It depends on the situation. more powerful light gives you more options of what video you want to shoot. These lights still need variable output though. Now thats difficult to make consistent. Say in still water and it is gin clear I would use as much lumen as possible with wider beam. Some UW wrecks are difficult to lit properly for a wide scene. In some waters I would use a narrow beam. With flood lights a condenser lens will work and produces a nice long throw beam. Even with these less powerful light you could do a lot with cameras with high ISO and DR. Well a year ago lights with 2000 lumen is nothing to sneeze at. I say that because now there are portable LED lights that could pump out more than 22000 lumen. But cost over 2K. It is only a matter of time when 4000 to 6000 lumen become the norm and price will drop. It all boils down to demand. Not many would spend a princely sum on a light. More power means more heat generated, bigger power demand, heftier electronic ballast especially for dimming. Color too. High CRI (color Rendering Index) and high power is quite complicated to do. Again difficult for dimming and maintain same quality of light without any flicker. I have seen some high power ones but these are not yet up to par with Keldan or the like. I am sure the Chinese companies is more than capable. R&D and prototyping is costly. Powerful battery is also the limiting factor. Battery tech. with enough juice and light weight for powerful lights is really limited to Li-ion and Li-po. Li-Ion I see at present is the only option as it is in pressurized containers. Li-Po is out of the question for powerful UW lights. Too dangerous.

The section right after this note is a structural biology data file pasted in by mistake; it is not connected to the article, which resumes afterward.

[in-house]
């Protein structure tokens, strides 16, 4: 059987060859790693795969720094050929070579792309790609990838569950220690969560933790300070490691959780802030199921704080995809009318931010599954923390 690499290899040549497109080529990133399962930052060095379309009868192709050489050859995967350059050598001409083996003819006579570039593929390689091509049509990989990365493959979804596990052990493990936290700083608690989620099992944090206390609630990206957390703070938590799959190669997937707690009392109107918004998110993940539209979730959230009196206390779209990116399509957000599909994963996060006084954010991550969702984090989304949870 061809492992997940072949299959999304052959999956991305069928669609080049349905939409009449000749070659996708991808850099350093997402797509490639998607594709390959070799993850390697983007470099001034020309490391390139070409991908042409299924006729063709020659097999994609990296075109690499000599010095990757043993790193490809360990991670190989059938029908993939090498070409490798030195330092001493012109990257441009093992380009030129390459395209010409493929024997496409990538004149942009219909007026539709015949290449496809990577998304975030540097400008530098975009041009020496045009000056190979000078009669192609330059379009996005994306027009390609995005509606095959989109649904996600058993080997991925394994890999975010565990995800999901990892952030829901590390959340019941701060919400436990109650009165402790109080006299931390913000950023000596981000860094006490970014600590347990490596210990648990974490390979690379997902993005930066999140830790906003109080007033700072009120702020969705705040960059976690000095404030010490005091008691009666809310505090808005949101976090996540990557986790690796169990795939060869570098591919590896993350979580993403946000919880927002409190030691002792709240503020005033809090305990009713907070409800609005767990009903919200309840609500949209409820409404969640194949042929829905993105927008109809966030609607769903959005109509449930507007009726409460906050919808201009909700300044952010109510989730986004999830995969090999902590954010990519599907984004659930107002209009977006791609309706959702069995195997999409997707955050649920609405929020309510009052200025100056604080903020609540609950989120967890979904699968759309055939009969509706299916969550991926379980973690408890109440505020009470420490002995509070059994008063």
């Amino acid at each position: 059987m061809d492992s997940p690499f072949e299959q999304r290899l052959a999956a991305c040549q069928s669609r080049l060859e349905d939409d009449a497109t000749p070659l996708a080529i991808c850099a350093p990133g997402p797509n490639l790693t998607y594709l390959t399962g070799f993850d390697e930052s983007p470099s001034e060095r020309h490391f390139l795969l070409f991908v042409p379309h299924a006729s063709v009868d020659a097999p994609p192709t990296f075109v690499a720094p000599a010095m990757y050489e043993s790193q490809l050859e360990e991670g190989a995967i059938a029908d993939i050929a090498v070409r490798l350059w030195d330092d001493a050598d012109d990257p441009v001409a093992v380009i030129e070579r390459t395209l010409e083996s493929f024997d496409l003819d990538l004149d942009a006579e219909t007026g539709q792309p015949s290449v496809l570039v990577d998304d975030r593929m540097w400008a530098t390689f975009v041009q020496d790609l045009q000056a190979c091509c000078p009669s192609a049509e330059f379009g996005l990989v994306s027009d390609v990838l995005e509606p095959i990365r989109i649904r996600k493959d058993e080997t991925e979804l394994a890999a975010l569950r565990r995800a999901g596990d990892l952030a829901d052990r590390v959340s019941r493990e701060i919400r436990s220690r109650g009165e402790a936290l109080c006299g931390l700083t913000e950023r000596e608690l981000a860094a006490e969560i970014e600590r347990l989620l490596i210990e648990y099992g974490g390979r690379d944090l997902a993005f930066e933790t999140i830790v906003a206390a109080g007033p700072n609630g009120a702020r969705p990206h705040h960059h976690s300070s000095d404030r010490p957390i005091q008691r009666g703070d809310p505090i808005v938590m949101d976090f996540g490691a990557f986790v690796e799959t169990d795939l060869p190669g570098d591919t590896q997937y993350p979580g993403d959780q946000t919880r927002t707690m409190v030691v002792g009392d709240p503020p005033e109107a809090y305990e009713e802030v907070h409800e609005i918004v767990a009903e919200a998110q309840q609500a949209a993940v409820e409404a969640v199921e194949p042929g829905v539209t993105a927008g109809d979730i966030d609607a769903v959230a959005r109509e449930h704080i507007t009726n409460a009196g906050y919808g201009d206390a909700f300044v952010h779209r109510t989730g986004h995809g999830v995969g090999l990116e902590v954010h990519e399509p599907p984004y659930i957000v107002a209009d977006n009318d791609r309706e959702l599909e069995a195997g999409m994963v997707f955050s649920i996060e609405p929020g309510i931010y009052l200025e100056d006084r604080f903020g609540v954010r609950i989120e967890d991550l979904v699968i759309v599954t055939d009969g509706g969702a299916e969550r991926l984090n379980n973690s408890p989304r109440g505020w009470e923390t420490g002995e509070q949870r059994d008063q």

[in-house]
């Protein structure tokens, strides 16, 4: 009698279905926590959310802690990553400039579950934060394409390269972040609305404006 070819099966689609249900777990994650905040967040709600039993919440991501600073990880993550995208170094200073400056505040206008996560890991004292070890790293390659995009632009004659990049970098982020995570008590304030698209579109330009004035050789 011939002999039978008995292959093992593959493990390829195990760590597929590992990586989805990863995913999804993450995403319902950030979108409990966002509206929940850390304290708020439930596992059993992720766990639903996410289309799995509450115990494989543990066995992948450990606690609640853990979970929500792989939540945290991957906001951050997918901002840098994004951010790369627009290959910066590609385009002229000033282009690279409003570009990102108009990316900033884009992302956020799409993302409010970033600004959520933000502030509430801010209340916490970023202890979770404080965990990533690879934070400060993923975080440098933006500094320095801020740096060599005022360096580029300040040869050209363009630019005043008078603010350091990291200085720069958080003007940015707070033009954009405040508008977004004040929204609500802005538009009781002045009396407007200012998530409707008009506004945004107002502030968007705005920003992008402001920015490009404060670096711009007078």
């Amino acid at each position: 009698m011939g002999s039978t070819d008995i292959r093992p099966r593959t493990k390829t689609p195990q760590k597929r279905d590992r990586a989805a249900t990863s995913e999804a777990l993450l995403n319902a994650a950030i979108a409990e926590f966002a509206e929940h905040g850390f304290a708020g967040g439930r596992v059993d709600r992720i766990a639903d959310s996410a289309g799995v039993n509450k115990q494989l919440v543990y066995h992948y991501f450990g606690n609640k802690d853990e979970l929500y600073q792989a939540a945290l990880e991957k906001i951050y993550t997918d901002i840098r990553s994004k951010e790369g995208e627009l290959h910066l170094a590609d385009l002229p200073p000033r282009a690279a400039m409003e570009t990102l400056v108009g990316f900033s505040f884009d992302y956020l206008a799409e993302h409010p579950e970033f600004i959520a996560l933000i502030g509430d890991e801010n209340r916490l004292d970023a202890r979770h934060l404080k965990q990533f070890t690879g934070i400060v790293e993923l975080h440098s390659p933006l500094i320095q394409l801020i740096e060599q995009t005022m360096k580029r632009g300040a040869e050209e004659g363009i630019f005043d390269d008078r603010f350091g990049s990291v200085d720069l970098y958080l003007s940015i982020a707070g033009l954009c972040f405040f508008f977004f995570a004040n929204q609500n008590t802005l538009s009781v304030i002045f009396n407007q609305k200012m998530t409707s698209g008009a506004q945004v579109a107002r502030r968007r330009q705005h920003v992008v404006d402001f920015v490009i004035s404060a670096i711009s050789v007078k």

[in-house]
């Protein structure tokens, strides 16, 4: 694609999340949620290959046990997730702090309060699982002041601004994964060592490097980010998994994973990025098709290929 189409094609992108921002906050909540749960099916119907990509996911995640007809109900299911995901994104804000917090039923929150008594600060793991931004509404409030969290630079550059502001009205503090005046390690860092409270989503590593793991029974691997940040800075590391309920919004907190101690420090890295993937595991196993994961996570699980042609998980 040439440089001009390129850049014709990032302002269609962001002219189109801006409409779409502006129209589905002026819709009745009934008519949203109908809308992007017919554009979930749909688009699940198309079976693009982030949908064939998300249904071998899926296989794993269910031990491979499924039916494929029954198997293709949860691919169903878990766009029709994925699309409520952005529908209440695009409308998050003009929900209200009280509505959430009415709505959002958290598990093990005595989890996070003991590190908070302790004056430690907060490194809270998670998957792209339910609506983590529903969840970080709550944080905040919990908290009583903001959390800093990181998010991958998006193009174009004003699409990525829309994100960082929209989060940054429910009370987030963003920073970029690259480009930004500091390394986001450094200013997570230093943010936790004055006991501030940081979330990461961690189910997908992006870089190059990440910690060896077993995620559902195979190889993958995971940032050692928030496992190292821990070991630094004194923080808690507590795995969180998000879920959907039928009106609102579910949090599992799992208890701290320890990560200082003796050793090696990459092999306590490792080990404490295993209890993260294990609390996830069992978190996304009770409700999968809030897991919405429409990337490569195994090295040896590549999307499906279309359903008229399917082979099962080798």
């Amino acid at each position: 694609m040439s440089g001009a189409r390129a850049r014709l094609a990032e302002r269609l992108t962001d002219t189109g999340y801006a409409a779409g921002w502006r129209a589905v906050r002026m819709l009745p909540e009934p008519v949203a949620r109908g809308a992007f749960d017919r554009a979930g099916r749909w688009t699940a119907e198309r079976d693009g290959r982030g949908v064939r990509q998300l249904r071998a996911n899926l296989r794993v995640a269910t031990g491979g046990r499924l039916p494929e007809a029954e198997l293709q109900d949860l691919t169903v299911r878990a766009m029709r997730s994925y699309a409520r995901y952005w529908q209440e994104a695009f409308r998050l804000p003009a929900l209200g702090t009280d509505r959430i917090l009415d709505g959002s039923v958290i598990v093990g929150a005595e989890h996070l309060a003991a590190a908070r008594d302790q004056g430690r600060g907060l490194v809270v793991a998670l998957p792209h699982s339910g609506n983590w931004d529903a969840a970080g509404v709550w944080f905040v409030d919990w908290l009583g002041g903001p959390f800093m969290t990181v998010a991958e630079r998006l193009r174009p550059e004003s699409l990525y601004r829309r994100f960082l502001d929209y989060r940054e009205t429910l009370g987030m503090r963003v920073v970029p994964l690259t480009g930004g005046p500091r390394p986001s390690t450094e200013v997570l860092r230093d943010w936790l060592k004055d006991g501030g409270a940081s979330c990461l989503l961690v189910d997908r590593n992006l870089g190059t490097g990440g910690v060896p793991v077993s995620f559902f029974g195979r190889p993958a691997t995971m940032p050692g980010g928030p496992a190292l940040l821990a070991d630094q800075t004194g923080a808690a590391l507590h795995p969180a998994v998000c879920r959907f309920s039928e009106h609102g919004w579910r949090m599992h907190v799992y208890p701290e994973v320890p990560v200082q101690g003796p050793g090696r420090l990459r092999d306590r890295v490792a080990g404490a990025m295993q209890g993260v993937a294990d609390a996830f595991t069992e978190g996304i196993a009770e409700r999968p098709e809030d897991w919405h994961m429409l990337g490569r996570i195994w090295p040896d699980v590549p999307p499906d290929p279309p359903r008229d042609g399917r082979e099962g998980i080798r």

One way to get more light is to get a few of these and bundle them together. I tried four lights in two, two configuration. Output per light is 2500 lumen. Total 10000. Total cost is still less than the cost of a single 6K or 8K light made by premium brands. Not as convenient but does the job like you say